Kingwood Math Camp: The Importance of Mathematical Literacy and Education

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Kingwood Math Camp: The Importance of Mathematical Literacy and Education

Kingwood High School Principal, Dr. Michael Nasra

Kingwood High School Principal, Dr. Michael Nasra

Kingwood High School Principal, Dr. Michael Nasra

Daphne Han, Web Design, Executive Student Life Editor, STEM Editor

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For as long as I can remember, I was extremely passionate about mathematics. Year after year, summer after summer, I would find opportunities for myself to be challenged and to learn how to apply math in ways that can be utilized in the real world. This passion has continued to burn brightly within me and I have utilized this in an attempt to convey that same love and dedication I have to those younger than me in our community to increase mathematical literacy here. I began to volunteer my time to help out a local math clubs and work as a math tutor.

However, I realize that not everyone is fortunate enough to be able to afford fancy summer programs or take supplementary classes with their rising costs. Many families are driven away by the shocking costs of these programs and as a result, many kids don’t have an outlet where they can delve deeper into their interests.

I decided to create Kingwood Math Camp, a free 5-day camp for middle school students in Kingwood/Humble ISD. The first pilot run lasted during February break from February 3rd, 2020 to February 7th, 2020. Around 45 middle school students from across 3 middle schools were registered and just a little under 50% of those students were female.

Each day was divided in a way to ensure kids wouldn’t get bored and to maximize the learning process. We started off each day with 30-45 minutes of note-taking which included a variety of practice problems followed by a quick 5 minute break. After taking notes, an interactive activity simulating the topics taught was put in place so that students could understand what was taught in a “hands-on” way. This activity was followed by a mini team competition that lasted throughout camp. The point system for the competition was based on whether or not the students in their teams could explain how they reached the correct answer, rather than awarding them with points based on speed. After this, the students would take another break (10 minutes) and then move onto their poster project. The poster was a project the students worked on throughout the week to present to their parents on the last day of camp. The students had to explain a topic that was taught each day and come up with an original, real-life scenario to which the topics could be applied to.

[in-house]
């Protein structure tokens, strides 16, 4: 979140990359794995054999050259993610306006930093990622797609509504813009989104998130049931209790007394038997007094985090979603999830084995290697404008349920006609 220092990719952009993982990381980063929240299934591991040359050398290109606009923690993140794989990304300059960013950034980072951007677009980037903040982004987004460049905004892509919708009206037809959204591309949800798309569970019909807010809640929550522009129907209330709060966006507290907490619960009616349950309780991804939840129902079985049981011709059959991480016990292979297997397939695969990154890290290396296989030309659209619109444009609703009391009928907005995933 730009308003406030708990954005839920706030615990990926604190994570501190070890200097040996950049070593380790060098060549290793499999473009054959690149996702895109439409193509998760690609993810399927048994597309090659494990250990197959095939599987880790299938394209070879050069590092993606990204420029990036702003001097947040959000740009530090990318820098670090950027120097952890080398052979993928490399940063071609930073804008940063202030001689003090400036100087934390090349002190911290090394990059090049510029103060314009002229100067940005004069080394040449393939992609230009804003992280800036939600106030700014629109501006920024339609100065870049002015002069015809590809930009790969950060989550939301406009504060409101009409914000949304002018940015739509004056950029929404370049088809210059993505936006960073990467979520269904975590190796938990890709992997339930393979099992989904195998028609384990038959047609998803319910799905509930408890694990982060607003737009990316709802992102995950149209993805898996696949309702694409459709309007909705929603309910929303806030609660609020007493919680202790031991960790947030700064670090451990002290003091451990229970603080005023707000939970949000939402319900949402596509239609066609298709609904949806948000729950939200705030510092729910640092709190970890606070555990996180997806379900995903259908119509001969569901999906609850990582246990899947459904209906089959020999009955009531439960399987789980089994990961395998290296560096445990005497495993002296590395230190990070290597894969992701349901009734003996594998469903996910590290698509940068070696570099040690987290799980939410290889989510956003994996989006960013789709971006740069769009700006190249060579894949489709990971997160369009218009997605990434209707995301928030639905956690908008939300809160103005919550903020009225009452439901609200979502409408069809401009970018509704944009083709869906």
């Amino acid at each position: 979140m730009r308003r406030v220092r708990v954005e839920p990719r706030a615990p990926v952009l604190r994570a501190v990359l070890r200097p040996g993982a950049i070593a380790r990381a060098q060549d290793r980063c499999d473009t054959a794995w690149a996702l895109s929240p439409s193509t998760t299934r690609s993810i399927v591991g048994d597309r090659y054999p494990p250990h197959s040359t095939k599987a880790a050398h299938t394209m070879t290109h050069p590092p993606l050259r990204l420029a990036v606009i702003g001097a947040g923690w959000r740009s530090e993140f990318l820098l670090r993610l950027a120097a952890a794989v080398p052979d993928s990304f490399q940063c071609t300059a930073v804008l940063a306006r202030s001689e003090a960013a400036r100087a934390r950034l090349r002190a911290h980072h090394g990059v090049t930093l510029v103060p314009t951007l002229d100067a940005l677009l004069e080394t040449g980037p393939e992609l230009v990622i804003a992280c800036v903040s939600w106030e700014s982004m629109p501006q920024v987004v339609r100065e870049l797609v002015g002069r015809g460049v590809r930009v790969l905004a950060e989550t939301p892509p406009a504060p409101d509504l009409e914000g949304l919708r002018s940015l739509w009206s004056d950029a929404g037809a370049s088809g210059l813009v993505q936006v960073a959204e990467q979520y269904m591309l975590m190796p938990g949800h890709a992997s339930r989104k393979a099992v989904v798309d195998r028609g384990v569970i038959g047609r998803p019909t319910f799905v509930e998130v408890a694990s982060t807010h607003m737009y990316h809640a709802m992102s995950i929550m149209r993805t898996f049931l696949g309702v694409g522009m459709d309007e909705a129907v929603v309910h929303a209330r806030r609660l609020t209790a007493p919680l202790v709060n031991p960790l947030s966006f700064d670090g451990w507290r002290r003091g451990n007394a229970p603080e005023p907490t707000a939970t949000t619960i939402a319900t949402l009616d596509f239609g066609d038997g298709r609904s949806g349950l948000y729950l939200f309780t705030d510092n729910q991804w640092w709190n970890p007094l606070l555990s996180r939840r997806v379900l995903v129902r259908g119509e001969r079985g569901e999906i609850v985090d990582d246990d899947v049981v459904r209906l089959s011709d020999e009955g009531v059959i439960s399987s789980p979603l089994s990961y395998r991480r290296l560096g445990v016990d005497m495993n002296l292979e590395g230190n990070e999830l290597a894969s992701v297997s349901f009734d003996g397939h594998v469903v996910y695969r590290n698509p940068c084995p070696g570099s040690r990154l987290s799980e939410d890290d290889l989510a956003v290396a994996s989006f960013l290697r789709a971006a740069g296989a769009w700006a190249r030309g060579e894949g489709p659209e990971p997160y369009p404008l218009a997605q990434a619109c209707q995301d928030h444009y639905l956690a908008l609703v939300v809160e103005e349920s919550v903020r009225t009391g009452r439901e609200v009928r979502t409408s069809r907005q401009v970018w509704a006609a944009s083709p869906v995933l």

The big message from the camp that I hope students were able to take away from was that math is not about how quickly you can reach the right answer or what the right answer is. The most important aspect of math is understanding HOW the answer is reached, WHY the answer is what it is, and how many other ways can you reach the same answer.

Mathematical literacy, according to the Oxford Dictionary, is the ability to problem-solve, reason, and analyze information. This skill is incredibly important, especially in today’s circumstances. Many students, fueled by the intense competitiveness of their schools, memorize equations and the material being taught to them without understanding why. A question that is commonly asked is “when will we ever use this in our lives?” This is a genuine question that goes unanswered. Not many classrooms are making sure students know how these equations and formulas translate into the real world and what situations they apply to. It is crucial that math educators are emphasizing the process more than the answer. By understanding how math is applied outside of the classroom and why math works the way it does, students will develop skills that last beyond their math classes and that they can utilize throughout their lives.